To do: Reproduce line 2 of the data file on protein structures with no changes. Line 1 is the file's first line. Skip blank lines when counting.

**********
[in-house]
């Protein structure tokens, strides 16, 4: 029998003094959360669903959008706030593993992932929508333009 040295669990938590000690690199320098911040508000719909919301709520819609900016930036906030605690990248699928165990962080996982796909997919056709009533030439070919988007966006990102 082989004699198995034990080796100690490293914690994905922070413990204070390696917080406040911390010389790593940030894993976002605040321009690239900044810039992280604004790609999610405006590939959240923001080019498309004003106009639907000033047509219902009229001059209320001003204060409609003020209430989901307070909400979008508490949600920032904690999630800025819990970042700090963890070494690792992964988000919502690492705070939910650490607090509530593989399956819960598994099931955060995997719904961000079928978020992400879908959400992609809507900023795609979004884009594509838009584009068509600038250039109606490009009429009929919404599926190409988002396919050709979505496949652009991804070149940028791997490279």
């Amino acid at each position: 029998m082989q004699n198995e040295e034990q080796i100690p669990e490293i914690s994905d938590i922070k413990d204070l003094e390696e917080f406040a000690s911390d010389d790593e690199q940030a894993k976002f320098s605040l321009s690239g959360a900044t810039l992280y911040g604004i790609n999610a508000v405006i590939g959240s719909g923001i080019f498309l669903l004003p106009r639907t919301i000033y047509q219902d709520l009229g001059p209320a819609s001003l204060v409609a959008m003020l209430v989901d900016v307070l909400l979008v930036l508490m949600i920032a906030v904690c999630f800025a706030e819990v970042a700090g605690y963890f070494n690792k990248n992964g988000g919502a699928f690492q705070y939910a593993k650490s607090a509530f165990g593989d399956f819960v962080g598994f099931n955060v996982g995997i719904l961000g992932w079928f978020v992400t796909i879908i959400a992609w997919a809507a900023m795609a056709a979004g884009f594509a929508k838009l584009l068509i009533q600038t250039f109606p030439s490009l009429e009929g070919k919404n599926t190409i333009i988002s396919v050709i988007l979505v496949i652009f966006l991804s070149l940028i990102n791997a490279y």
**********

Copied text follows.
């Protein structure tokens, strides 16, 4: 029998003094959360669903959008706030593993992932929508333009 040295669990938590000690690199320098911040508000719909919301709520819609900016930036906030605690990248699928165990962080996982796909997919056709009533030439070919988007966006990102 082989004699198995034990080796100690490293914690994905922070413990204070390696917080406040911390010389790593940030894993976002605040321009690239900044810039992280604004790609999610405006590939959240923001080019498309004003106009639907000033047509219902009229001059209320001003204060409609003020209430989901307070909400979008508490949600920032904690999630800025819990970042700090963890070494690792992964988000919502690492705070939910650490607090509530593989399956819960598994099931955060995997719904961000079928978020992400879908959400992609809507900023795609979004884009594509838009584009068509600038250039109606490009009429009929919404599926190409988002396919050709979505496949652009991804070149940028791997490279």